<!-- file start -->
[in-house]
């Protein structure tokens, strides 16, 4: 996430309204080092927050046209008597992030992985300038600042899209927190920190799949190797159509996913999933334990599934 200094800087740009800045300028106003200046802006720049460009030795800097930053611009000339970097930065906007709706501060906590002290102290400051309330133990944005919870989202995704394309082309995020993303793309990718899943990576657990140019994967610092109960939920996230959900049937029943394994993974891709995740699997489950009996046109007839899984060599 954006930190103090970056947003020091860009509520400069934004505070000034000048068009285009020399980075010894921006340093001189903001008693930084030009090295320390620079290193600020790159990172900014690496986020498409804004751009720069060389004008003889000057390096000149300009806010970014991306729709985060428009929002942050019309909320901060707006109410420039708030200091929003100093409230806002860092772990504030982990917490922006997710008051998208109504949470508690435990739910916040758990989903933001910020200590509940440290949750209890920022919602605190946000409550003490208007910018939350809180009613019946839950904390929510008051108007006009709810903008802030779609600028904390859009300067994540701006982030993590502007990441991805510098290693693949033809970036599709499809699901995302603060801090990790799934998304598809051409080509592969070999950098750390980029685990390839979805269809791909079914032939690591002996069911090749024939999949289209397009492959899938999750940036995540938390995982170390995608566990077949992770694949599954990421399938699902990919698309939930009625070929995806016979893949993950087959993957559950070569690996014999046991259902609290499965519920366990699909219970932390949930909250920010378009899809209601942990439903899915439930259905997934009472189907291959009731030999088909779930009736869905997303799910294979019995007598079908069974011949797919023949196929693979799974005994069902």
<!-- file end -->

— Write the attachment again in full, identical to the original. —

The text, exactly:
[in-house]
């Protein structure tokens, strides 16, 4: 996430309204080092927050046209008597992030992985300038600042899209927190920190799949190797159509996913999933334990599934 200094800087740009800045300028106003200046802006720049460009030795800097930053611009000339970097930065906007709706501060906590002290102290400051309330133990944005919870989202995704394309082309995020993303793309990718899943990576657990140019994967610092109960939920996230959900049937029943394994993974891709995740699997489950009996046109007839899984060599 954006930190103090970056947003020091860009509520400069934004505070000034000048068009285009020399980075010894921006340093001189903001008693930084030009090295320390620079290193600020790159990172900014690496986020498409804004751009720069060389004008003889000057390096000149300009806010970014991306729709985060428009929002942050019309909320901060707006109410420039708030200091929003100093409230806002860092772990504030982990917490922006997710008051998208109504949470508690435990739910916040758990989903933001910020200590509940440290949750209890920022919602605190946000409550003490208007910018939350809180009613019946839950904390929510008051108007006009709810903008802030779609600028904390859009300067994540701006982030993590502007990441991805510098290693693949033809970036599709499809699901995302603060801090990790799934998304598809051409080509592969070999950098750390980029685990390839979805269809791909079914032939690591002996069911090749024939999949289209397009492959899938999750940036995540938390995982170390995608566990077949992770694949599954990421399938699902990919698309939930009625070929995806016979893949993950087959993957559950070569690996014999046991259902609290499965519920366990699909219970932390949930909250920010378009899809209601942990439903899915439930259905997934009472189907291959009731030999088909779930009736869905997303799910294979019995007598079908069974011949797919023949196929693979799974005994069902």